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  4. MD Financial Services Scott

    MD Financial Services Scott Disability and Term Life Insurance Representitive
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    You are certainly right, companies do come and go....but not that often. When they do happen to go the products are almost 100% of the time taken over by another carrier for servicing that business, in fact after 22 years in the insurance business I don't know of a single Life, Disability, or LTC company that has went out of business and no other company stepped in to take over their operations. As for your point about the rates can change for the Class of insured's, that is correct by virtually all traditional policies being sold today. There maybe a few limited pay contracts out there but it is state dependent as to what one can acquire. However when we deal with the hybrid contracts those rates are fully guaranteed and the carrier Never has the right to adjust the premium individually or as a group. I am not sure what products you have looked at but the better companies / products out there typically have the at home care, custodial care, nursing home care all bundled up so that is surprising to me that what you looked at did not have that coverage at least as an option. In regards to the spend down clause and the ability to go broke so you get free care, one can certainly do that but be very careful as the government has a number of rules on what you can give away, when you can give it away and what they can go retrieve from those that you spent/gave money to. I know I personally am not planning on going broke to get free care, especially since free care does not come with many choices on where I am cared for!

    Everyone has to come to grips with how they want to build in their protection and if you are comfortable taking that risk and not insuring it away then I think that is great. If that theory changes just get in touch with someone who is specialized in Long Term Care in your state of residency and see what your options are. Just the same but in a different order if one buys Long Term Care but over the years builds significant wealth then they may want to drop a policy at that point. The answer is never the same for two people and I believe that every year one needs to ask the question, 'do I buy it or not, do I drop what I have or keep it'.
     
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  5. The White Coat Investor

    The White Coat Investor Practicing Doc and Blogger
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    I think most docs can and should self-insure this risk due to their ability to do so and the risk of paying premiums for years only to have the company go out of business.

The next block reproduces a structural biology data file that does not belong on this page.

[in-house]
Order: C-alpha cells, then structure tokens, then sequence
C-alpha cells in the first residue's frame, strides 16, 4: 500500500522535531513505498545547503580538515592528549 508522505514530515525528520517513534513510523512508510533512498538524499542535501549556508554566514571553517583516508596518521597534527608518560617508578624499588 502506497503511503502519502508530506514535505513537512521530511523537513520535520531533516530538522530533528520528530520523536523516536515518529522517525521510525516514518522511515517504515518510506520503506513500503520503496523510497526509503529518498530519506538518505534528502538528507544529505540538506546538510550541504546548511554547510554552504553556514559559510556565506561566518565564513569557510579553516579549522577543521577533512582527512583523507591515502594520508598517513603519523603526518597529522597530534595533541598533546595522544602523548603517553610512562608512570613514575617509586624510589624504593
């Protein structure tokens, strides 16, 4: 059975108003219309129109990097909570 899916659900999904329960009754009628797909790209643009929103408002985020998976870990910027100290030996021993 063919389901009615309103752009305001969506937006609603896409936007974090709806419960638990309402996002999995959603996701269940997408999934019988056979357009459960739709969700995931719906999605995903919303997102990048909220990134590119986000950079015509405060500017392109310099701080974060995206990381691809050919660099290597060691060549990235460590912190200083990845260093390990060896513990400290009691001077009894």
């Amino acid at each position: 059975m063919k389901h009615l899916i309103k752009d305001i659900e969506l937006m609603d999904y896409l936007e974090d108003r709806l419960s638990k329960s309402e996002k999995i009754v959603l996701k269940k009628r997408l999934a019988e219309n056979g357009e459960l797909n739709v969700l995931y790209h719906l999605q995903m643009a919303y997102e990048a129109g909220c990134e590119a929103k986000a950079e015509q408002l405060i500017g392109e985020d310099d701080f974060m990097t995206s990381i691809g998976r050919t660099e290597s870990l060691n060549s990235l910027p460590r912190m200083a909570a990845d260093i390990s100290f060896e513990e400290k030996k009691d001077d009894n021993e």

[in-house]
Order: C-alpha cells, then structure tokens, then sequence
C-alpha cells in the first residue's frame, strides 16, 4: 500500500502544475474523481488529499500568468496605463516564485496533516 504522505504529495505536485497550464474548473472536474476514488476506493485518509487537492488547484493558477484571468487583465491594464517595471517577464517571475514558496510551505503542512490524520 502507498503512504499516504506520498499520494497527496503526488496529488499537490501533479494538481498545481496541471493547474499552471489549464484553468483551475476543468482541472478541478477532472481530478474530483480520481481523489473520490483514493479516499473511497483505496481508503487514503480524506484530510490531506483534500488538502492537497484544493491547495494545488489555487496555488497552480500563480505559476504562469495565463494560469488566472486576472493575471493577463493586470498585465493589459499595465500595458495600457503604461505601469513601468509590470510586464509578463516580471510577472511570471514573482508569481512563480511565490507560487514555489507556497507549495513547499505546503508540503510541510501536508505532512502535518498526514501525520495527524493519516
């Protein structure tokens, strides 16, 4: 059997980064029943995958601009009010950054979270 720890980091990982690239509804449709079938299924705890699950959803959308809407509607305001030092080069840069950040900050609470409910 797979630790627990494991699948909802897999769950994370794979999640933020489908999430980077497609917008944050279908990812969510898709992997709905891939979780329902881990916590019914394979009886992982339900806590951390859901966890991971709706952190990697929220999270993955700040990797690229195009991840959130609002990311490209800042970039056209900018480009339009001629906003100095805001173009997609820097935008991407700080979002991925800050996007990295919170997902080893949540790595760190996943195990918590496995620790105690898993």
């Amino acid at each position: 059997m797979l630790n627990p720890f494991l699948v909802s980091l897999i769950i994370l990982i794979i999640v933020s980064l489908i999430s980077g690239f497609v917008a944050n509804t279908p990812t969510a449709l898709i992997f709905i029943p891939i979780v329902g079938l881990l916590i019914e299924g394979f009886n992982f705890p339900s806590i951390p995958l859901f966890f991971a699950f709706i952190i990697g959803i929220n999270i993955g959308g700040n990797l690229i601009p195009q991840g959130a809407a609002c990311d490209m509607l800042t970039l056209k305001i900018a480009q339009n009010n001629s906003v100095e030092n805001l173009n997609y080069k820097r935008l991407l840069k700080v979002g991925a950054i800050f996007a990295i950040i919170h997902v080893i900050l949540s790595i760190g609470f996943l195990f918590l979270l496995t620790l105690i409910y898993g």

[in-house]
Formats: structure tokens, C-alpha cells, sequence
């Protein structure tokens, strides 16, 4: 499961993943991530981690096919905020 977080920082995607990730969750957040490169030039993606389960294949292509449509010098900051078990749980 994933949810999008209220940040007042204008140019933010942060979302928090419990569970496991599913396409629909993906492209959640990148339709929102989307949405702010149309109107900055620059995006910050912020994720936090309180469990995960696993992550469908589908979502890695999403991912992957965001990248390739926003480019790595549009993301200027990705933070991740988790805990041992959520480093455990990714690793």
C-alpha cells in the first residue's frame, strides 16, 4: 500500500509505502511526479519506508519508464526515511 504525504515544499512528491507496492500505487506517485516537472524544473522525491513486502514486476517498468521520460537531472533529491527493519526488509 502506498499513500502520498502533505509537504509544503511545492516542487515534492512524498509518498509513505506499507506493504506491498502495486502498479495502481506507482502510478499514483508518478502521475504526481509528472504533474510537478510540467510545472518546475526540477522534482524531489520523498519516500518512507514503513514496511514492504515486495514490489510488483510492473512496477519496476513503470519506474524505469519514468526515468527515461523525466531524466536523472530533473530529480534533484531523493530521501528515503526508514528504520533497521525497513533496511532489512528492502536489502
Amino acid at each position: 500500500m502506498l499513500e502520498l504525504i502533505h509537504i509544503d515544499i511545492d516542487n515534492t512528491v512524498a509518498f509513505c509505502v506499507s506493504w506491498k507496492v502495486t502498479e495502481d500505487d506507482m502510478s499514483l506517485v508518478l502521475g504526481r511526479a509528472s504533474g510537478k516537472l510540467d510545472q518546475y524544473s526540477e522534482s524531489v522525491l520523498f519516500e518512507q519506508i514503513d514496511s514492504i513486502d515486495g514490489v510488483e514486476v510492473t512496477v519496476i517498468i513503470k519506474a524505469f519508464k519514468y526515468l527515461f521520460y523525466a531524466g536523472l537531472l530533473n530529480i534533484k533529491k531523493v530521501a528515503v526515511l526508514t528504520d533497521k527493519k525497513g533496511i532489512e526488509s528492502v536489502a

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  6. dpmd

    dpmd Relaxing
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    Another factor is that as physicians we are likely to have advance directives that will lessen some long term care costs (none of this being in a snf on tube feeds crap for example, in fact there aren't a lot of scenarios where i would imagine being ok with an extended snf stay at all-it will be hospice or something a little more active before it gets to that).
     
  7. QofQuimica

    QofQuimica Seriously, dude, I think you're overreacting....
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    Sorry I'm responding to this late; didn't see it until now. But the scenario I was envisioning is more of an Alzheimer's type of scenario where you are possibly going to require around the clock custodial care for several years without necessarily requiring high amounts of invasive medical care. In addition, things like tube feeds are not necessarily going to be permanent, or if they are, you or your family may feel differently about them at the time that you need them than you do now. I've read several studies regarding people's take on quality of life for these issues; those who are seriously ill don't always feel that their quality of life is so low once they're in that position compared to what they thought they'd feel about it when they were young and healthy. Ultimately, I think having a good HCP who knows you well and understands your general philosophy is important. You just can't plan ahead for every possible scenario in an advance directive.

    Yes, that's what I ultimately decided to do. Since I'm setting aside that money now, in my early 40s, it will have a few decades to compound, and it won't ultimately be that much extra that I have to save.